Affinity groups, also known as employee resource groups, have been a popular tool for companies to meet diversity and inclusion goals by helping to attract, retain and develop women, minorities, and other underrepresented protected groups in the corporate hierarchy.  Recent estimates have shown that up to 90% of Fortune 500 corporations utilize affinity groups to promote a more inclusive and diverse work environment.  Other benefits of affinity groups for corporations include employee mentorship opportunities, the exchange of ideas, suggestions to improve company culture, and increased employee morale by displaying company support for employees’ voices and interests. Continue Reading To Affinity and Beyond: A Look at Legal Risks and Recent Trends in Corporate Affinity Groups

Emojis and emoticons, which we all use to add flavor and emotion to dry, text based communication on our phones, emails, or Facebook messages, have become points of contention in a variety of legal disputes. (For those of us not in the know, emoticons are created from a standard computer keyboard while emojis are more commonly used when texting or using social media.) This phenomenon should not be too surprising, as there are now an estimated 2,600 emojis (and counting) and they are so commonly used that emojis even had their own feature film this summer, The Emoji Movie (albeit to questionable reviews). Continue Reading Employers – Don’t Let Your Emojis Get the Best of You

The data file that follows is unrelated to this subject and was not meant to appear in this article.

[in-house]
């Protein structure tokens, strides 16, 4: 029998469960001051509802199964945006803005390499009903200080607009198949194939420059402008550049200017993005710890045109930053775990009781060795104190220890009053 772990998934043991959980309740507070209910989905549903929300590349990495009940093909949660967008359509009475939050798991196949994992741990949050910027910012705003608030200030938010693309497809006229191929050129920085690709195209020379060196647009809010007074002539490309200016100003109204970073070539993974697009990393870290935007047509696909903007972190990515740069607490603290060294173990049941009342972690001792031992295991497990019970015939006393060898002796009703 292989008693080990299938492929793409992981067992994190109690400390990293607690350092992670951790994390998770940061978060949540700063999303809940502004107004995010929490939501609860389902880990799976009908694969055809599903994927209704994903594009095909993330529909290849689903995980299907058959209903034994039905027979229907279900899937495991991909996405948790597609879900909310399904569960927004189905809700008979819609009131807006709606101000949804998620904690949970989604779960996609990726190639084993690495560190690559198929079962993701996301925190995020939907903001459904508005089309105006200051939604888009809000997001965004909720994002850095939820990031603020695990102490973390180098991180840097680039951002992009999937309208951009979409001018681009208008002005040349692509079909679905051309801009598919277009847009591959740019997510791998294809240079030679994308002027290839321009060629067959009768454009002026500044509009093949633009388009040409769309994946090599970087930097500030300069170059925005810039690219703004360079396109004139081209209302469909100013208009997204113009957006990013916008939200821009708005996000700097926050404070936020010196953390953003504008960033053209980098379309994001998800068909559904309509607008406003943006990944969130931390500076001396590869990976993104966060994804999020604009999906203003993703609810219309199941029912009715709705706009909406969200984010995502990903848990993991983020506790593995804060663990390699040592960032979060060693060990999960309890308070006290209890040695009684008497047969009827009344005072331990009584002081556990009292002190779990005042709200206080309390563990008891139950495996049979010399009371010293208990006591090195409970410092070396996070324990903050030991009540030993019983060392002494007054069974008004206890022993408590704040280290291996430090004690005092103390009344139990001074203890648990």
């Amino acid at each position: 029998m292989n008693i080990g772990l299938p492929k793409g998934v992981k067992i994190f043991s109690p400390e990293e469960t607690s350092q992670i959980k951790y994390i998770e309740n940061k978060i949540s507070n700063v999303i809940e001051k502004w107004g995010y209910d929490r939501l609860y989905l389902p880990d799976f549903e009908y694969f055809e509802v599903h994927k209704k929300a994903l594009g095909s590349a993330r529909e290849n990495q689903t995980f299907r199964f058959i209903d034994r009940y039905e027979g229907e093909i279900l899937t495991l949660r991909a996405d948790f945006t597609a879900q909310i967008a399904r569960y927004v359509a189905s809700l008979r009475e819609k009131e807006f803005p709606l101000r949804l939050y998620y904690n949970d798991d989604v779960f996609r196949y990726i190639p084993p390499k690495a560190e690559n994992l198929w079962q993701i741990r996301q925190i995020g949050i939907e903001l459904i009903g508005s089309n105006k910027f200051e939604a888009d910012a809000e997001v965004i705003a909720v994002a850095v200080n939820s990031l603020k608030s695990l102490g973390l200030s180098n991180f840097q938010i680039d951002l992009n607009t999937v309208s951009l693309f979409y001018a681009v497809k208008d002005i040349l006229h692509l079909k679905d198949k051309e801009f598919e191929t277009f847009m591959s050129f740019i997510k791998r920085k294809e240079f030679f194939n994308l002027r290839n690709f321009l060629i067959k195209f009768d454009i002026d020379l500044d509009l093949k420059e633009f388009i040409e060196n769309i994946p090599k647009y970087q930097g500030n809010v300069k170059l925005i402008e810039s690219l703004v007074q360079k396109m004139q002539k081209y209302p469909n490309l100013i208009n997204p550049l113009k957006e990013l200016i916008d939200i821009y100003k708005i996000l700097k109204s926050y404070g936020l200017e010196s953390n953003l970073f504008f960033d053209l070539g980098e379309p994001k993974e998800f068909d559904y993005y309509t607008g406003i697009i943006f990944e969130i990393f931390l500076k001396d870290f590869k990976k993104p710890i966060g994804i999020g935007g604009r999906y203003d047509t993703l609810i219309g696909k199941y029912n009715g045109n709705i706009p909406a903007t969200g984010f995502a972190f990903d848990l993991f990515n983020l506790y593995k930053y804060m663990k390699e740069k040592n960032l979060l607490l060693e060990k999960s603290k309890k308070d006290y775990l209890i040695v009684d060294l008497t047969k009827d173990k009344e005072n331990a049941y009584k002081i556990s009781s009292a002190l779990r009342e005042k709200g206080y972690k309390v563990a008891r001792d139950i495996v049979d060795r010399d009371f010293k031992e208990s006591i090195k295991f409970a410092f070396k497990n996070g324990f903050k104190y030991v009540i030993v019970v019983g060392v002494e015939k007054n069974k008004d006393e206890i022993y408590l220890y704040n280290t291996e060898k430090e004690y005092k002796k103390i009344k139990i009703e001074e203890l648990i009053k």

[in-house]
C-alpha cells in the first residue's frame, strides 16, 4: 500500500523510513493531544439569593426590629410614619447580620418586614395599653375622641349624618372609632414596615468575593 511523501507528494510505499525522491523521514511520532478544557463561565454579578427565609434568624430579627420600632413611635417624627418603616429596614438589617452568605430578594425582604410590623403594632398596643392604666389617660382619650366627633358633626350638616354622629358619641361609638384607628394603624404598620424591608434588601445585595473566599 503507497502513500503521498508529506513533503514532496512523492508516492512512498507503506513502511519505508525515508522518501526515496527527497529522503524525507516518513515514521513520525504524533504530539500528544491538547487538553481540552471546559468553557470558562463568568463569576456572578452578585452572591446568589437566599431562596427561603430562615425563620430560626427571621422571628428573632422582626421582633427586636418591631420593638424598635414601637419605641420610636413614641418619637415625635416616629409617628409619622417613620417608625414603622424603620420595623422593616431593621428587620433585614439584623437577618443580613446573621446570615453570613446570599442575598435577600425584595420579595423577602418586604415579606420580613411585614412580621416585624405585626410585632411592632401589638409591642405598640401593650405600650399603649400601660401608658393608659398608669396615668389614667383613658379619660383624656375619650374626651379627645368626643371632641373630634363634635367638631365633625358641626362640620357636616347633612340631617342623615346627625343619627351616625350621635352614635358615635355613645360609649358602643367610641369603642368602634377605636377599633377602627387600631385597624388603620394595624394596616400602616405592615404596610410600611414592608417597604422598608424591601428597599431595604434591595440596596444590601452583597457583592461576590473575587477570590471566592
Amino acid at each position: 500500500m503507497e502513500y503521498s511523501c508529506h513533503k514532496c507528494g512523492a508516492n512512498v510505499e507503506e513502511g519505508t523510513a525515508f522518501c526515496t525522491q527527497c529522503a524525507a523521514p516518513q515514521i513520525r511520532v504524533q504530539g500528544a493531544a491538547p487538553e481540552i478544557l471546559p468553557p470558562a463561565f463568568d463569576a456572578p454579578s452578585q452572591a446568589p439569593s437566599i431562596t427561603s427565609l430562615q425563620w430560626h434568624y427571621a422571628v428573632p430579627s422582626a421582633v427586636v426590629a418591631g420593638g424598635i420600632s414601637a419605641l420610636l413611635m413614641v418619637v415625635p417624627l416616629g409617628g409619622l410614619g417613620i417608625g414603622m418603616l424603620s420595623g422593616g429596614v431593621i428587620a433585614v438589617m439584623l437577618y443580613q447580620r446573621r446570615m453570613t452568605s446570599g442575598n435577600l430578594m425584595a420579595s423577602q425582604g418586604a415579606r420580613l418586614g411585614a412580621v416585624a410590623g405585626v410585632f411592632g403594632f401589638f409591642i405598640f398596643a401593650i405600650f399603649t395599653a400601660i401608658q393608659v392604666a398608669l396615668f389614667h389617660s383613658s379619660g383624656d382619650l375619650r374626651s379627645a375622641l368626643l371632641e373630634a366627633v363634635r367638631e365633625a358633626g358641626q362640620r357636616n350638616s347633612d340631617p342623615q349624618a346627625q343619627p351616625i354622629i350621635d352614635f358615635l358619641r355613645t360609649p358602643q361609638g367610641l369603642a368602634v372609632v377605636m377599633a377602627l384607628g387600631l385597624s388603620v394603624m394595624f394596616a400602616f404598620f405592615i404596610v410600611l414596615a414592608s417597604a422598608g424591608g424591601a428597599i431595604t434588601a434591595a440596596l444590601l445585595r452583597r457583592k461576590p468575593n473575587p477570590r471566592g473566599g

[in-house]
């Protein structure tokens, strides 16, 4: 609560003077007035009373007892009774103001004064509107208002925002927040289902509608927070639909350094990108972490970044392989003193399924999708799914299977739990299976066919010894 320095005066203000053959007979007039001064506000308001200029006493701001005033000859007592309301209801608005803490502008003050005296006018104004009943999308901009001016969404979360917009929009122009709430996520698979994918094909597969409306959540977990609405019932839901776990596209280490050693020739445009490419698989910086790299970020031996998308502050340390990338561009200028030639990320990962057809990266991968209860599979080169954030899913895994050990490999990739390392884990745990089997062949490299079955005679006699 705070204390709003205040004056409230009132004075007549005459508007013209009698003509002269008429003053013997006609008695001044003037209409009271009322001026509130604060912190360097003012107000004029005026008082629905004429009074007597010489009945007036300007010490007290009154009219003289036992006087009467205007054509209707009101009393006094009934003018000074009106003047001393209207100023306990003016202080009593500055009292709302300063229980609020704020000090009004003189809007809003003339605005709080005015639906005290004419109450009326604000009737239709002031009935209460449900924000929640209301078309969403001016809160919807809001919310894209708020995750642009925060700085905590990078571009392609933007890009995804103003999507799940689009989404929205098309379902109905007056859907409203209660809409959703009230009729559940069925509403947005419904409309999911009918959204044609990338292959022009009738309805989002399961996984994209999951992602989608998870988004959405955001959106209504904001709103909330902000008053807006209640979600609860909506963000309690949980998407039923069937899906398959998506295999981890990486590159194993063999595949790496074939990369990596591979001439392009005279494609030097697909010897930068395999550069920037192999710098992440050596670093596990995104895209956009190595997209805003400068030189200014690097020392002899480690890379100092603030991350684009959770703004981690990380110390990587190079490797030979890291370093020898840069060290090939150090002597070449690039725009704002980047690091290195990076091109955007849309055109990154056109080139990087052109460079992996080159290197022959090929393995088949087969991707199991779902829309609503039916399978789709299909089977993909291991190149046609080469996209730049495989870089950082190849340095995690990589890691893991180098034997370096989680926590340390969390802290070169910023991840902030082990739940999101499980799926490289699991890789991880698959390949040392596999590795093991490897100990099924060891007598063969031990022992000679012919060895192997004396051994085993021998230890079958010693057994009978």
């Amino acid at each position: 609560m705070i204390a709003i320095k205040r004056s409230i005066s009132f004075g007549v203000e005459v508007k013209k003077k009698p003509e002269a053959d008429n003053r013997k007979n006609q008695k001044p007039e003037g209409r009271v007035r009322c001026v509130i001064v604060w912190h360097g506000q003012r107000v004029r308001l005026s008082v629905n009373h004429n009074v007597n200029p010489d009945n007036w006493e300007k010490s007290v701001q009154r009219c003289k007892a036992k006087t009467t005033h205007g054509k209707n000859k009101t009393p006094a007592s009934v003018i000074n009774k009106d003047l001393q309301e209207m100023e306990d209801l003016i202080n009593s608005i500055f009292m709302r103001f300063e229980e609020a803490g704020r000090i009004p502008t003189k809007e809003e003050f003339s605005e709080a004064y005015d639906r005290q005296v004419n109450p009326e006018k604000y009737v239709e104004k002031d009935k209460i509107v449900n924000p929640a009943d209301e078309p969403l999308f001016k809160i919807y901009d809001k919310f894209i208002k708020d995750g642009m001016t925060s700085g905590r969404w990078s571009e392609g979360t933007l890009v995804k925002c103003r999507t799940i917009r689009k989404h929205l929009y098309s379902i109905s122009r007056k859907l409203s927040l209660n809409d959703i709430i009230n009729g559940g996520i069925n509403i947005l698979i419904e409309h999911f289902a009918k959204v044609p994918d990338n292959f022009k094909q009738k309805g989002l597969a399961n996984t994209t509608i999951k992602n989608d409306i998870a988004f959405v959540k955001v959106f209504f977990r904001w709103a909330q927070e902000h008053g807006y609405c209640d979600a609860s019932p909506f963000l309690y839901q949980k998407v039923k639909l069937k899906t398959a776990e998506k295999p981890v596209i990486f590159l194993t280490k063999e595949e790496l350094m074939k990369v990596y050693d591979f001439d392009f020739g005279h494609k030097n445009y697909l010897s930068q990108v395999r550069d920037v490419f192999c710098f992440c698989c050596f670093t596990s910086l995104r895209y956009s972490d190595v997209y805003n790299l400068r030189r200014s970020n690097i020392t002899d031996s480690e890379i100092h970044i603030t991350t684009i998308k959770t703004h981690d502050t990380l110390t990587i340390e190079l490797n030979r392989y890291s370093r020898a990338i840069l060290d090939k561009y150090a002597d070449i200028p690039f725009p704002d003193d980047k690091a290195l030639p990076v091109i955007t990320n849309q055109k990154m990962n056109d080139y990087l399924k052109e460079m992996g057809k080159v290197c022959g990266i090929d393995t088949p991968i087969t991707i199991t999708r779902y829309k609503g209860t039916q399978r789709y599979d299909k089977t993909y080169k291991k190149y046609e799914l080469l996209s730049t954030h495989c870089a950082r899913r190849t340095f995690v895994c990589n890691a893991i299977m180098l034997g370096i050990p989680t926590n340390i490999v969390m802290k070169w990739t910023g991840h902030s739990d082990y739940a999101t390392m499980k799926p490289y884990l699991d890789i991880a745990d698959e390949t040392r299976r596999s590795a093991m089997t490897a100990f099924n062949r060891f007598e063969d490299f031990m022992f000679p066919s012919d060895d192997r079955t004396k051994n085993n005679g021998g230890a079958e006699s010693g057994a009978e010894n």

Instead of covering the top sports headlines of the day, ESPN has once again made the headlines and found itself embroiled in controversy. This time, the network removed a broadcaster from the September 2 football game between the Virginia Cavaliers and William & Mary set to play in Charlottesville, Virginia. It did so because his name is Robert Lee. He is Asian American. Continue Reading What’s in a Name? Ask Robert Lee